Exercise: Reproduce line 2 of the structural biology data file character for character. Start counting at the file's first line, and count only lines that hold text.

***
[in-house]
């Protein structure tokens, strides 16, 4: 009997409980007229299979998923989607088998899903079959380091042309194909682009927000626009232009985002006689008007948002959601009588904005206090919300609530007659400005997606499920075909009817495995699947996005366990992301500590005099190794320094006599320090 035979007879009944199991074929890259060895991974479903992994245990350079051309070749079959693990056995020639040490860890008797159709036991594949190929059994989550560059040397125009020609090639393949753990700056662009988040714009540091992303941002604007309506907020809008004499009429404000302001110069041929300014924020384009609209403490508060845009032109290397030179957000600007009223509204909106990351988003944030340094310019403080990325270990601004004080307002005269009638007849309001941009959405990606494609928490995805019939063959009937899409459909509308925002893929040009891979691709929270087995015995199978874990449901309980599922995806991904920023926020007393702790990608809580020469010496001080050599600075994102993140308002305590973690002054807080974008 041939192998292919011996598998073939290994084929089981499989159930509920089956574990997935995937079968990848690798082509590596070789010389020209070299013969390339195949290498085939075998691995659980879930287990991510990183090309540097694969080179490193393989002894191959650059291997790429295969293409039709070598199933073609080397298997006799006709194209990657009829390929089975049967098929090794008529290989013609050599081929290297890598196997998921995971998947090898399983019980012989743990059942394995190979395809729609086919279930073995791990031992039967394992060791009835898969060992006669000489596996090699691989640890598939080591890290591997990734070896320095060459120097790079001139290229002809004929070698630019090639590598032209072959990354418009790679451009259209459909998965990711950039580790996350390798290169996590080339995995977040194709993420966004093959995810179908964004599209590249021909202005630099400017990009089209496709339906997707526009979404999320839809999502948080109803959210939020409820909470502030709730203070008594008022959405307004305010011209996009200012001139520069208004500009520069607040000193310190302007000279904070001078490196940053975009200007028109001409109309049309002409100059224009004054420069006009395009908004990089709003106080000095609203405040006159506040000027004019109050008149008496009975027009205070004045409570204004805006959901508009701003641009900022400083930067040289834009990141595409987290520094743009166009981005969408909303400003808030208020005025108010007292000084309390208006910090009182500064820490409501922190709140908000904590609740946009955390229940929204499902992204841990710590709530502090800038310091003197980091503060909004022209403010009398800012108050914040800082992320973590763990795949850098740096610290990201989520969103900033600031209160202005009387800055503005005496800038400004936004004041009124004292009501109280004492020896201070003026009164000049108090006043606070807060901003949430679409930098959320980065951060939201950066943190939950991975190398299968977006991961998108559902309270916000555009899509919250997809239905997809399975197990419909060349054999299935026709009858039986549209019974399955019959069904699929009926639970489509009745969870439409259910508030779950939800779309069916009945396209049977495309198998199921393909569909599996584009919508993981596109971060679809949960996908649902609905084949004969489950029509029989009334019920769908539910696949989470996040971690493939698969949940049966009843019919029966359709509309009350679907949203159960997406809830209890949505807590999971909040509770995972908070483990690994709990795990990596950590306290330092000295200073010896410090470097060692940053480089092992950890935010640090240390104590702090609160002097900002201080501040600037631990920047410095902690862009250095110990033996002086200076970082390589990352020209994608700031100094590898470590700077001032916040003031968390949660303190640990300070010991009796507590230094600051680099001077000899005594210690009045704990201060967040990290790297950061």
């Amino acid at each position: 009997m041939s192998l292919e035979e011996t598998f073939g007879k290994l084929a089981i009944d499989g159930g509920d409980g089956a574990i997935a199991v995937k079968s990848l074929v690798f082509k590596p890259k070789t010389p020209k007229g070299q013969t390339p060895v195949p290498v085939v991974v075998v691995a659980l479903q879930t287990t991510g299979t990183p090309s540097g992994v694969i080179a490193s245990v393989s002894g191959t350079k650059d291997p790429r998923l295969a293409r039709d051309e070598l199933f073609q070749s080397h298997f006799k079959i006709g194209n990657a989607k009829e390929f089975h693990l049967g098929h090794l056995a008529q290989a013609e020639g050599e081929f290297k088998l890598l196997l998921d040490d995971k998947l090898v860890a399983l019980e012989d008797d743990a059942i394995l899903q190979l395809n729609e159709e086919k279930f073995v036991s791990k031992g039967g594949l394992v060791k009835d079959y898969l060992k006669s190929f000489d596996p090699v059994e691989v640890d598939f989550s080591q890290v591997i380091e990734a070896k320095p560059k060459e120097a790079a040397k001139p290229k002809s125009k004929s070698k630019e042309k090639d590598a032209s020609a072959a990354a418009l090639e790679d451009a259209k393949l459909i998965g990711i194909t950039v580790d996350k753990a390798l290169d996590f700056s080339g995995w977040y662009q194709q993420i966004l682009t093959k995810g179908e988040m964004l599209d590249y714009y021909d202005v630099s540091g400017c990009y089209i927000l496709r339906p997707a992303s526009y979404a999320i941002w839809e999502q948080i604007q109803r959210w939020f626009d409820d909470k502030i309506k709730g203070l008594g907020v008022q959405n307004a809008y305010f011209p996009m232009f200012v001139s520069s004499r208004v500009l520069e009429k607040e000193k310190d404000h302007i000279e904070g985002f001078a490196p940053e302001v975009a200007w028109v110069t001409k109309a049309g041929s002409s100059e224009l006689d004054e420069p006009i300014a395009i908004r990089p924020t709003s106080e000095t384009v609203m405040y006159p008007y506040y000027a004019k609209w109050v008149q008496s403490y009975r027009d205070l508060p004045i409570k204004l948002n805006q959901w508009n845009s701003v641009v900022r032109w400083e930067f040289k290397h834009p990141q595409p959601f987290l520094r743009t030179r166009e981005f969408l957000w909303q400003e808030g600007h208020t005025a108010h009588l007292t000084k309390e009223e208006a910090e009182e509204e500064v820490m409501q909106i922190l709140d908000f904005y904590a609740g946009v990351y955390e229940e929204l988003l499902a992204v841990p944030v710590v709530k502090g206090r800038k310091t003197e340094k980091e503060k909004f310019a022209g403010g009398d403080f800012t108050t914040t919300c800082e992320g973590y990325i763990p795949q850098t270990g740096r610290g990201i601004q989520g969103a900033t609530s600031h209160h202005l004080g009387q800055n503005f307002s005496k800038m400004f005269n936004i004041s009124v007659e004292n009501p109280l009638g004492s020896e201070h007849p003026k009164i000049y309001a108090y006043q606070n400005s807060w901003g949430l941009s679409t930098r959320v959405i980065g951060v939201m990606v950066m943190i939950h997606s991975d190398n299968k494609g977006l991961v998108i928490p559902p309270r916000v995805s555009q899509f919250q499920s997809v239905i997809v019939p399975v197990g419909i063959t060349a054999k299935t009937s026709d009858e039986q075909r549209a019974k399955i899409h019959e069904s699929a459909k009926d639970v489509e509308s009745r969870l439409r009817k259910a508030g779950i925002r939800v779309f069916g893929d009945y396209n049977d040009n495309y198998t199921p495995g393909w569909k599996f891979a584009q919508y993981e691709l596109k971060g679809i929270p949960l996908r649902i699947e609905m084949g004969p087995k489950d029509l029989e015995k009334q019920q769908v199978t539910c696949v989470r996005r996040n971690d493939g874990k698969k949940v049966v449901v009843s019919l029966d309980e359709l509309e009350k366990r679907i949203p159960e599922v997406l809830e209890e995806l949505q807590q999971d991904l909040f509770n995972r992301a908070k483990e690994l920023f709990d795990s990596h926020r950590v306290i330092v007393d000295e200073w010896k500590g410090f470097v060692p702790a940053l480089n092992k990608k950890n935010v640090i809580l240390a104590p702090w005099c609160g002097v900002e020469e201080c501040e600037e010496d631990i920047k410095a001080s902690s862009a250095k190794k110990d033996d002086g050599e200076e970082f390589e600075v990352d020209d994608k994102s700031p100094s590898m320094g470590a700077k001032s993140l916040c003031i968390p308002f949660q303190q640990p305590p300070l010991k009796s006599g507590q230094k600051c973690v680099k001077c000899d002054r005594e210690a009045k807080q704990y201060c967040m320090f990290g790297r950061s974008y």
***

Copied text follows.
């Protein structure tokens, strides 16, 4: 009997409980007229299979998923989607088998899903079959380091042309194909682009927000626009232009985002006689008007948002959601009588904005206090919300609530007659400005997606499920075909009817495995699947996005366990992301500590005099190794320094006599320090 035979007879009944199991074929890259060895991974479903992994245990350079051309070749079959693990056995020639040490860890008797159709036991594949190929059994989550560059040397125009020609090639393949753990700056662009988040714009540091992303941002604007309506907020809008004499009429404000302001110069041929300014924020384009609209403490508060845009032109290397030179957000600007009223509204909106990351988003944030340094310019403080990325270990601004004080307002005269009638007849309001941009959405990606494609928490995805019939063959009937899409459909509308925002893929040009891979691709929270087995015995199978874990449901309980599922995806991904920023926020007393702790990608809580020469010496001080050599600075994102993140308002305590973690002054807080974008 041939192998292919011996598998073939290994084929089981499989159930509920089956574990997935995937079968990848690798082509590596070789010389020209070299013969390339195949290498085939075998691995659980879930287990991510990183090309540097694969080179490193393989002894191959650059291997790429295969293409039709070598199933073609080397298997006799006709194209990657009829390929089975049967098929090794008529290989013609050599081929290297890598196997998921995971998947090898399983019980012989743990059942394995190979395809729609086919279930073995791990031992039967394992060791009835898969060992006669000489596996090699691989640890598939080591890290591997990734070896320095060459120097790079001139290229002809004929070698630019090639590598032209072959990354418009790679451009259209459909998965990711950039580790996350390798290169996590080339995995977040194709993420966004093959995810179908964004599209590249021909202005630099400017990009089209496709339906997707526009979404999320839809999502948080109803959210939020409820909470502030709730203070008594008022959405307004305010011209996009200012001139520069208004500009520069607040000193310190302007000279904070001078490196940053975009200007028109001409109309049309002409100059224009004054420069006009395009908004990089709003106080000095609203405040006159506040000027004019109050008149008496009975027009205070004045409570204004805006959901508009701003641009900022400083930067040289834009990141595409987290520094743009166009981005969408909303400003808030208020005025108010007292000084309390208006910090009182500064820490409501922190709140908000904590609740946009955390229940929204499902992204841990710590709530502090800038310091003197980091503060909004022209403010009398800012108050914040800082992320973590763990795949850098740096610290990201989520969103900033600031209160202005009387800055503005005496800038400004936004004041009124004292009501109280004492020896201070003026009164000049108090006043606070807060901003949430679409930098959320980065951060939201950066943190939950991975190398299968977006991961998108559902309270916000555009899509919250997809239905997809399975197990419909060349054999299935026709009858039986549209019974399955019959069904699929009926639970489509009745969870439409259910508030779950939800779309069916009945396209049977495309198998199921393909569909599996584009919508993981596109971060679809949960996908649902609905084949004969489950029509029989009334019920769908539910696949989470996040971690493939698969949940049966009843019919029966359709509309009350679907949203159960997406809830209890949505807590999971909040509770995972908070483990690994709990795990990596950590306290330092000295200073010896410090470097060692940053480089092992950890935010640090240390104590702090609160002097900002201080501040600037631990920047410095902690862009250095110990033996002086200076970082390589990352020209994608700031100094590898470590700077001032916040003031968390949660303190640990300070010991009796507590230094600051680099001077000899005594210690009045704990201060967040990290790297950061």